The Big Bad Apple (Return to the Kingdom)

And so follows part 2 in my tale of New York.

After eating my fill of watermelon and pineapple and buying a crepe at one of the few French stalls on the Bastille Day celebration, I left the Franco-Chinese street market and, sweating profusely, headed back to the air-conditioned sanctuary of the Roosevelt Hotel. On the way I spotted a bakery/coffee shop. Now I LOVE bakeries, but my big gripe about them is always that most sell confectionery that is boring and generally unappetizing. However, this one had some cupcakes in the window that were beautifully decorated and had that ‘eat me’ look about them. The only problem was that one cupcake was almost the size of a normal tea time cake in Britain that would feed a family of four. I snacked on just one cupcake over the next three days. It was my secret stash that I hid carefully in my suitcase where the bedbugs would never find it. Not that bedbugs eat frosted cupcakes….at least I don’t think so….I may be wrong.

Admittedly it was surreal being in New York. The things that stood out for me were the yellow cabs, the street vendors selling hot dogs and the names of roads that I had heard so often throughout my life, mainly in movies – Park Avenue, 5th Avenue, Lexington, Broadway and so on.

New_York

I was encouraged, having woken on Monday morning without any trace of a bed bug bite. The air conditioner had done it’s duty during the night and I was reasonably refreshed and relaxed for my first day in the New York office. Since I had located it on Park Avenue the previous day, I knew where to go. I imagined that I was on a movie set as I walked to work with the New Yorkers. After picturesque Europe, I found the buildings in New York to be boring and uninspiring. The office was just like any other office building that I had been to and the colleagues in the office looked just like most other humans I had encountered in those office buildings. Not much more to be said about the office. It seems that an office is the same anywhere in the world, although I think they would be a little different in central Africa, high up in the Tibetan mountains or beneath the sea….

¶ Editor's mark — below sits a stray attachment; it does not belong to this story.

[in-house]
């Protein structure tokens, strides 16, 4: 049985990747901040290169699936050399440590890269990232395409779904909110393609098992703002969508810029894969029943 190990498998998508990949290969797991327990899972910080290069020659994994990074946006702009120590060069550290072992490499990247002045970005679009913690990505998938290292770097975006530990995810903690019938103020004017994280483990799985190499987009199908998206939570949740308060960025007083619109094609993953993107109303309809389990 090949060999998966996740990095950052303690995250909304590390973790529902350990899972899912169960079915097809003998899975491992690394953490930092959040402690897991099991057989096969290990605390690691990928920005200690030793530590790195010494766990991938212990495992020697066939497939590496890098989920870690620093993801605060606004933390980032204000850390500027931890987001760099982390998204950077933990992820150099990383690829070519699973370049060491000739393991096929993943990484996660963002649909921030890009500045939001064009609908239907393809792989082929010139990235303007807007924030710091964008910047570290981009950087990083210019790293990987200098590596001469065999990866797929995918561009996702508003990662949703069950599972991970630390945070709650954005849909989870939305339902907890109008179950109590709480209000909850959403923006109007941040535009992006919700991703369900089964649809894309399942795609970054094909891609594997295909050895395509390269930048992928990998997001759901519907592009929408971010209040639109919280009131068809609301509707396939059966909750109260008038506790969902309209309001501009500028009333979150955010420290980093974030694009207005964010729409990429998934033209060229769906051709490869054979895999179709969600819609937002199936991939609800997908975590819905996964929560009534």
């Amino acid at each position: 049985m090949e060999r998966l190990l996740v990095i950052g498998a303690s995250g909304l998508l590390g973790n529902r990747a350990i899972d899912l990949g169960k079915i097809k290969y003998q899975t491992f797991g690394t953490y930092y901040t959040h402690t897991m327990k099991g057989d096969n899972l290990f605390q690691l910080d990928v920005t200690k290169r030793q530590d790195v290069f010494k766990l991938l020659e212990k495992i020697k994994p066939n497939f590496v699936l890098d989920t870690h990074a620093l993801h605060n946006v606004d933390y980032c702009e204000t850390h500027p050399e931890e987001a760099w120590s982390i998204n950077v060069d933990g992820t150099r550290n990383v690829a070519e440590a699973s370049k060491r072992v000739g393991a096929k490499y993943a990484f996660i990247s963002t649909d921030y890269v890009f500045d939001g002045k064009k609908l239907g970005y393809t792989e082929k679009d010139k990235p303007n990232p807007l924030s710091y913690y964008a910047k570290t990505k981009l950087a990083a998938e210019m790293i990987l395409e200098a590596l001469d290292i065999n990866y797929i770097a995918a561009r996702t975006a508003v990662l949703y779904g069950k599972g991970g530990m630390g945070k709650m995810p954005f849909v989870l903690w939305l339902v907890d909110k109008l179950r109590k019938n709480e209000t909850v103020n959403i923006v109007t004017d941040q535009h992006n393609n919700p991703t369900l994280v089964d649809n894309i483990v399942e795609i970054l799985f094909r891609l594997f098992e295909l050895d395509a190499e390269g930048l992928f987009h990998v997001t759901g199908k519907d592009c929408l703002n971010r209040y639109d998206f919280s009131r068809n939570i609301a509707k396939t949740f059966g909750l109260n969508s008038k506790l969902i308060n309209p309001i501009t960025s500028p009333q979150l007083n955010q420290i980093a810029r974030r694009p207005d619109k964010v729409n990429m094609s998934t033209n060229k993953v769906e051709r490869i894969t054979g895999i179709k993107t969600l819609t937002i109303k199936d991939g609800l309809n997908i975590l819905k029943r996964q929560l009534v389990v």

There are certain skills that New Yorkers learn in order to survive lunch time. The first is to find ‘the place’. Everyone seemed to have their favourite deli. cafe or restaurant. Lunching in New York for the novice is not recommended. Bringing a packed lunch to work is advisable, as I found out during my foray into the deli downstairs. I selected an enormous sandwich, simply because there was no other size, and a drink. Then I stood in the queue to pay. The queue moved faster than I had anticipated and, by the time I arrived at the till, the cashier was glaring at me as I fumbled with my dollars and cents. In her impatience she pushed me to one side and served the next customer until I could produce the right money. It sounds trivial reading this, but at the time, with the hubbub of the place, the fast-moving queue, the brash. even rude cashiers were enough to send me scurrying for the door balancing a drink on one arm against my body, the sandwich squashed under the other arm while I tried to put away the change and salvage some of my dignity at the same time.

Sadly the Hudson river jazz cruise had been cancelled due to evening thunderstorms, so I masked my sheer joy with feigned disappointment. I was happy to park myself on the bed in my hotel room watching a crappy movie and gnawing on my half-stale cupcake than be out with some beery strangers on the Hudson river buying overpriced food and listening to half-assed jazz. I’m sure it would have been better than that, but given the choice, I would rather stay in my room. Sad, I know, but it has all the comforts I need. I still had the ticket for the Broadway play, so I figured that would be doing my bit for getting out and about in New York. It was on the Friday night. The thunderstorms were still hanging about, but had cleared long enough for me to follow my Satnav directions to the theatre. Of course I had made sure to print out my ticket in advance so that I would be ahead of the unwashed masses who would be buying their tickets at the box office. The theatre itself was unremarkable to the point of being gaudy, but perhaps that’s the correct look for Broadway. Anyway, the appearance of the place didn’t matter as long as Matthew Broderick would actually be there as promised on the brochure.